The answer is simple in principle but difficult in practice, “Live in harmony with one another . . Do not repay anyone evil for evil. Be careful to do what is right in the eyes of everybody. If it is possible, as far as depends on you, live at peace with everyone. Do not take revenge . . Do not be overcome with evil, but overcome evil with good.” Romans 12:16-21 NIV. Overcome evil with good. Admittedly, that instruction is counter-intuitive. It is perfectly natural to want to hurt people who hurt you, but that is a natural instinct, not spiritual, that worsens rather than resolves situations. Getting even is a poor, problem-solving strategy.

Jesus’ teaching is clear, “go the second mile, give more than can be required of you, and turn the other cheek when mistreated” – go further, give generously, behave righteously. Read Matthew 5:38-45 NKJV. My conclusion from that is this: life is better when you respond positively to negative realities. Imagine how much peace and joy you discover by obeying God (and how much fun you will have confusing those who make life difficult).

It takes two people to have a fuss; likewise, it usually takes two people to settle differences. But it only takes one person to do what’s right and pleasing to God; be that person and do what is right. When wrong has been done to you, do what’s right anyway, “as far as depends on you.” Do what you can for reconciliation and trust God for what you cannot.

You can be either proactive or reactive; reacting to hurt forfeits God’s grace. Being proactive minimizes misunderstandings and seeks Godly reconciliation. Paul’s solution is love, “[Love] keeps no record of when it has been wronged . . but rejoices whenever truth wins out. Love . . is always hopeful, and endures through every circumstance.” Read 1 Corinthians 13:4-7 NLT. Love always wins.

My prayer for you today is that you release hurts quickly and embrace healing confidently.

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Poison of Bitterness

February 22nd, 2010

“Looking diligently . . lest any root of bitterness spring up.” Hebrews 12:15 NKJV

“Be quick to bring every hurt and disappointment to God’s healing hands.”

My thoughts today are about the “poison of bitterness.”

There are things that may not seem very big at the time, but later can have bigger and further reaching effects than you expected. Some emotions are like that, and bitterness is one of the worst of those that do. It begins innocently enough, with some minor offense that leaves you feeling slighted, overlooked or mistreated. What does it hurt to recount to yourself how that should not have happened, or to seek the comfort of sharing your feelings with an understanding friend? No big deal, you say? But it often is a big deal.

A hurt feeling can readily become the seed of far more serious emotions, which eventually take root and produce fruit you never intended. Contrary to it name, bitterness at first may taste sweet. There is an initial but short-lived satisfaction, but the aftertaste is everything the name implies. The fruit of a tree identifies the nature of that tree. The root of a tree determines the abundance of its fruit. Picking the fruit won’t change the expression of a tree’s nature; killing the root will!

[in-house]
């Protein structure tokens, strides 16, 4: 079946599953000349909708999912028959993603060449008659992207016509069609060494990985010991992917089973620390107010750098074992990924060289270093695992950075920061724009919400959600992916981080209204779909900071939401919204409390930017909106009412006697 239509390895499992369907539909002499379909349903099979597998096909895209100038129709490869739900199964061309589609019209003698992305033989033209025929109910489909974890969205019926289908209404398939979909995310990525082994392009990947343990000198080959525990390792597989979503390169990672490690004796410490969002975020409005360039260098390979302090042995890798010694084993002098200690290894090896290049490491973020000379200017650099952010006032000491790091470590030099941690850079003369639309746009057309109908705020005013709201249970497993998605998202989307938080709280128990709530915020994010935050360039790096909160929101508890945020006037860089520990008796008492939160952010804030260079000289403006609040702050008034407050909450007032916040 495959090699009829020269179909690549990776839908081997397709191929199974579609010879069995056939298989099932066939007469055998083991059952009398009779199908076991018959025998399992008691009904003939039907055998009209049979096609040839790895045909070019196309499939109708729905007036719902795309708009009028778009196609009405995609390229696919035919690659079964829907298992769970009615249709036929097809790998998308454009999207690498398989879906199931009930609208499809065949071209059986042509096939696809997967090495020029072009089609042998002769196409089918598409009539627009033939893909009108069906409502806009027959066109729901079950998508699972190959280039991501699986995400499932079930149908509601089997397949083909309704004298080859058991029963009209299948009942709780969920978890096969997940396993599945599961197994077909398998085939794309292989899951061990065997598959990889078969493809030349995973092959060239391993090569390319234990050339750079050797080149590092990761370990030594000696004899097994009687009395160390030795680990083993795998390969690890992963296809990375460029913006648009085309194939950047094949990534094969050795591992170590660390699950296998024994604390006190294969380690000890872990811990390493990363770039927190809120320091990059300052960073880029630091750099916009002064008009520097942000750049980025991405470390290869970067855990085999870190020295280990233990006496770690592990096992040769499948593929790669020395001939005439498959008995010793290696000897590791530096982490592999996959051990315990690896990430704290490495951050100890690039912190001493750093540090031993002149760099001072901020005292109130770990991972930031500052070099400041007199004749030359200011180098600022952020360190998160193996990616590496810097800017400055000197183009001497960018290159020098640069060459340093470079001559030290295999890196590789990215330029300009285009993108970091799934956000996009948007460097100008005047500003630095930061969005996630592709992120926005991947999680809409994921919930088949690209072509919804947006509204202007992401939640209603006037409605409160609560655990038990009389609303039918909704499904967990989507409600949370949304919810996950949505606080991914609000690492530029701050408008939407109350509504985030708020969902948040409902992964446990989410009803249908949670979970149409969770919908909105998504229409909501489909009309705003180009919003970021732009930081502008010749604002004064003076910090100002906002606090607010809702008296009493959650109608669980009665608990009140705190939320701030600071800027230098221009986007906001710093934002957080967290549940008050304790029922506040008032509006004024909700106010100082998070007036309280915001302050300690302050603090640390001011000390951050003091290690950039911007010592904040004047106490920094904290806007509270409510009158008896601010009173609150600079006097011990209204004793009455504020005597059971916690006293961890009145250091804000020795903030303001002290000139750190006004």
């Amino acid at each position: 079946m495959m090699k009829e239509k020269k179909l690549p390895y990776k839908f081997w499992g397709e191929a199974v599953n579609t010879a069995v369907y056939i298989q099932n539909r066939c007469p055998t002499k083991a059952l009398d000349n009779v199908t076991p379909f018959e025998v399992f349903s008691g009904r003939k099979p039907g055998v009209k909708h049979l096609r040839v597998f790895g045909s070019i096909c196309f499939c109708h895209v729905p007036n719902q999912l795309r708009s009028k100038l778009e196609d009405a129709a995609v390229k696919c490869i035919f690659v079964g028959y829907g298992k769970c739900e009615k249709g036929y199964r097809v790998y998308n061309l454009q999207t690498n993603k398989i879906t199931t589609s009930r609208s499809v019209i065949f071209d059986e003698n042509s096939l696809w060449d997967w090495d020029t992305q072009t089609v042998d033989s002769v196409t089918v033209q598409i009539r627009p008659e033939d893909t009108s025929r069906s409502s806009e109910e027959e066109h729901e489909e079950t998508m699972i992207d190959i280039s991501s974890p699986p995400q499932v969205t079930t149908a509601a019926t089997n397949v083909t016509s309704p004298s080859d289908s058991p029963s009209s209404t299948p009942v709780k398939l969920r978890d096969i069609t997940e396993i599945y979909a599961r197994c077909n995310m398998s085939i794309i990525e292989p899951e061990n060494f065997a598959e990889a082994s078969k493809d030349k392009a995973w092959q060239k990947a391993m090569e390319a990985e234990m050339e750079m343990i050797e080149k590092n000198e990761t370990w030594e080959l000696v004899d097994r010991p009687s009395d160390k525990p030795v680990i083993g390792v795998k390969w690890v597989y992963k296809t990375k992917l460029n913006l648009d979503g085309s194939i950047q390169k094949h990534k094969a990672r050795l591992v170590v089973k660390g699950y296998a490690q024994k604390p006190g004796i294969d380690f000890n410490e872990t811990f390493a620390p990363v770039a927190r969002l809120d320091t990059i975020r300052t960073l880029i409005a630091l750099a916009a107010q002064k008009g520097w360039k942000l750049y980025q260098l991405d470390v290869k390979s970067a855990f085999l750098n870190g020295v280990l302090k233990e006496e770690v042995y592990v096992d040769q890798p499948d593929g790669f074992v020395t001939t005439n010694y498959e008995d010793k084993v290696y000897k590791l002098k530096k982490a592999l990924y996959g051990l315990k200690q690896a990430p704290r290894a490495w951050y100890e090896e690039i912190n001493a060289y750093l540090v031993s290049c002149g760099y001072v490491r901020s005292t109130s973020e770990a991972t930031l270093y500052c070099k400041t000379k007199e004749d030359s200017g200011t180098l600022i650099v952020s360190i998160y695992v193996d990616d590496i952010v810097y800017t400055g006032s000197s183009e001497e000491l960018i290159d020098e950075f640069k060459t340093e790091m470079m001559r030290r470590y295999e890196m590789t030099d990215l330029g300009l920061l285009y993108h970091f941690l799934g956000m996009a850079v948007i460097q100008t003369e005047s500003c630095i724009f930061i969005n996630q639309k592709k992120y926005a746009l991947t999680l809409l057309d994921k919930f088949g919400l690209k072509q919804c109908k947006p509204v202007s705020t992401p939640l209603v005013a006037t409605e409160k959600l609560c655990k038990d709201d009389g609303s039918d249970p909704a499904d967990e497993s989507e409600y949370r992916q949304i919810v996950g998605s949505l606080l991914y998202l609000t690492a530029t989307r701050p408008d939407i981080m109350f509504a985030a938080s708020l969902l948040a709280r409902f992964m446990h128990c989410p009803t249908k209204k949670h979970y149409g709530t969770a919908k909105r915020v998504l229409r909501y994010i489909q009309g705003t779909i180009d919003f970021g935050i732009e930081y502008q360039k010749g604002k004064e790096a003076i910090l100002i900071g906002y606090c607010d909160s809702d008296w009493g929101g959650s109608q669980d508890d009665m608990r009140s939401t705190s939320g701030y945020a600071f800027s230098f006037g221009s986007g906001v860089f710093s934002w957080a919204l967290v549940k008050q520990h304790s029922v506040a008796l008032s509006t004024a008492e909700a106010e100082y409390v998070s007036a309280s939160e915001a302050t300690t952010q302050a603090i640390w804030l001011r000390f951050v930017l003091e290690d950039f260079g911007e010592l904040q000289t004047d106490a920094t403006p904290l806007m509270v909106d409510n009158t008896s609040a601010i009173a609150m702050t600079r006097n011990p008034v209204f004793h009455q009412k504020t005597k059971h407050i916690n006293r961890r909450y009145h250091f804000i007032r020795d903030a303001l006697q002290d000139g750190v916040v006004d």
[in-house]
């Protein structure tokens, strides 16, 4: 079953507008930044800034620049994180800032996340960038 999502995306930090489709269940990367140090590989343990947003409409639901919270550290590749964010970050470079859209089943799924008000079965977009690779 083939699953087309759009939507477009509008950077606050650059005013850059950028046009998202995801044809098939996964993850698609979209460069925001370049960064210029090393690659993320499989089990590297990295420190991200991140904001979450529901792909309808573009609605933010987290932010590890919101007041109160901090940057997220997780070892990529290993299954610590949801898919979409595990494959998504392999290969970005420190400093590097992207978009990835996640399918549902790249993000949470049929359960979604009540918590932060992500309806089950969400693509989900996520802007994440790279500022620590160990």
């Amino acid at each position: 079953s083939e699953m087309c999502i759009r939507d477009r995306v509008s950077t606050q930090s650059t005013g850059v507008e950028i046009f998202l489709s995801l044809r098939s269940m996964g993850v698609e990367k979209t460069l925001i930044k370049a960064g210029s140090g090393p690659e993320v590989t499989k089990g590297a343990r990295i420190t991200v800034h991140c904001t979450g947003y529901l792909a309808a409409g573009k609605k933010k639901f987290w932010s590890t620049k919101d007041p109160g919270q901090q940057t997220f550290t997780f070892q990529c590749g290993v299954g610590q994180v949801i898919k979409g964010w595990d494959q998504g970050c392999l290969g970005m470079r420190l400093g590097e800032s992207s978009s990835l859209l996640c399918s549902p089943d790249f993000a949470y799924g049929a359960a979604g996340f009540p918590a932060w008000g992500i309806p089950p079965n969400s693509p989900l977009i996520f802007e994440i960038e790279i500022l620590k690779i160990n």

I have observed that the more a person entertains or expresses a negative emotion the more that grows, the stronger it develops, and the larger the circle of people it touches. Hurt feelings easily become settled attitudes. Watch out when your wrong attitude sows the seeds of bitterness. Bitterness destroys happiness, poisons hearts, and separates friends.

It may begin as targeted at a particular person or situation, but will ultimately touch all of your relationships, coloring every interaction and subsequent action. The Bible advises, “See to it that no one misses the grace of God and that no bitter root grows up to cause trouble and defile many . . trouble you and defile many.” Hebrews 12:15 NIV/KJV. The insanity of a bitter attitude spreads its poison to any and all.

You can see that in a person’s clouded countenance and tense features, or uncharacteristic reactions and sharpness of words without apparent cause. The Bible says, “watching diligently,” which suggests you alone are finally responsible for your attitudes and reactions. You can’t control what others do or say, but you must guard your own heart and choose your own responses. Guard your heart diligently, choosing your responses wisely. Your own happiness and spiritual well-being is at stake. “Above all else, guard your heart, for it is the wellspring of life.” Proverbs 4:23 NIV.

Beware of any root of bitterness, however subtle or harmless it may at first seem. Let me suggest a better way. “Give all your cares to God, for He cares about  you . . that Christ may be more and more at home in your heart as you trust in Him. May your roots go down deep into the soil of God’s marvelous love . . remain in Me, and I will remain in you; you cannot be fruitful apart from Me . . that you may become blameless and harmless, children of God without fault . .” 1 Peter 5:7 NLT/Ephesians 3:17 NLT/John 15:4 NLT/Philippians 2:15 NKV. Be careful about your roots; the fruit will then care for itself.

My prayer for you today is: bring every hurt and trust it into God’s healing hands.